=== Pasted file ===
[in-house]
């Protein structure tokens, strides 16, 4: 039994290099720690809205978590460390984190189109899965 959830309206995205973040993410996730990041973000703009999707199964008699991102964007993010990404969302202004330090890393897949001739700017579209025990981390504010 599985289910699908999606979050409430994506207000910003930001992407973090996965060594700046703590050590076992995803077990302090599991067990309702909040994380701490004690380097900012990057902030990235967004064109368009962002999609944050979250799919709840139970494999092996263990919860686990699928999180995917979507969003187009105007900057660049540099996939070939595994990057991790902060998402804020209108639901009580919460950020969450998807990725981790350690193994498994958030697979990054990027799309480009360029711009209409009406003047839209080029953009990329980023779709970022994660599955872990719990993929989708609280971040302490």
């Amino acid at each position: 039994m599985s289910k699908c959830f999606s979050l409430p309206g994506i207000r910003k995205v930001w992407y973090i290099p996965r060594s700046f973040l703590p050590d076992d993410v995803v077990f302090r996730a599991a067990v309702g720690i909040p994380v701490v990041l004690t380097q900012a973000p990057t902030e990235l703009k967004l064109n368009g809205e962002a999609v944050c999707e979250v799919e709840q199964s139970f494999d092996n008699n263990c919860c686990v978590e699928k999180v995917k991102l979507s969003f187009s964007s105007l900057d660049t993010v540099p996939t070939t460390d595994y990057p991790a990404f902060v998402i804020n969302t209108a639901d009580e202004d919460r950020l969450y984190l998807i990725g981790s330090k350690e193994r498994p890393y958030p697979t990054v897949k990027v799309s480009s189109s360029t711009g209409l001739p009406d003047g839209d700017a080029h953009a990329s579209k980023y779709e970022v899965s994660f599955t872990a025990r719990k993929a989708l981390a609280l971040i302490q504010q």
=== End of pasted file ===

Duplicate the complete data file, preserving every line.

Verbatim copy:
[in-house]
């Protein structure tokens, strides 16, 4: 039994290099720690809205978590460390984190189109899965 959830309206995205973040993410996730990041973000703009999707199964008699991102964007993010990404969302202004330090890393897949001739700017579209025990981390504010 599985289910699908999606979050409430994506207000910003930001992407973090996965060594700046703590050590076992995803077990302090599991067990309702909040994380701490004690380097900012990057902030990235967004064109368009962002999609944050979250799919709840139970494999092996263990919860686990699928999180995917979507969003187009105007900057660049540099996939070939595994990057991790902060998402804020209108639901009580919460950020969450998807990725981790350690193994498994958030697979990054990027799309480009360029711009209409009406003047839209080029953009990329980023779709970022994660599955872990719990993929989708609280971040302490």
């Amino acid at each position: 039994m599985s289910k699908c959830f999606s979050l409430p309206g994506i207000r910003k995205v930001w992407y973090i290099p996965r060594s700046f973040l703590p050590d076992d993410v995803v077990f302090r996730a599991a067990v309702g720690i909040p994380v701490v990041l004690t380097q900012a973000p990057t902030e990235l703009k967004l064109n368009g809205e962002a999609v944050c999707e979250v799919e709840q199964s139970f494999d092996n008699n263990c919860c686990v978590e699928k999180v995917k991102l979507s969003f187009s964007s105007l900057d660049t993010v540099p996939t070939t460390d595994y990057p991790a990404f902060v998402i804020n969302t209108a639901d009580e202004d919460r950020l969450y984190l998807i990725g981790s330090k350690e193994r498994p890393y958030p697979t990054v897949k990027v799309s480009s189109s360029t711009g209409l001739p009406d003047g839209d700017a080029h953009a990329s579209k980023y779709e970022v899965s994660f599955t872990a025990r719990k993929a989708l981390a609280l971040i302490q504010q």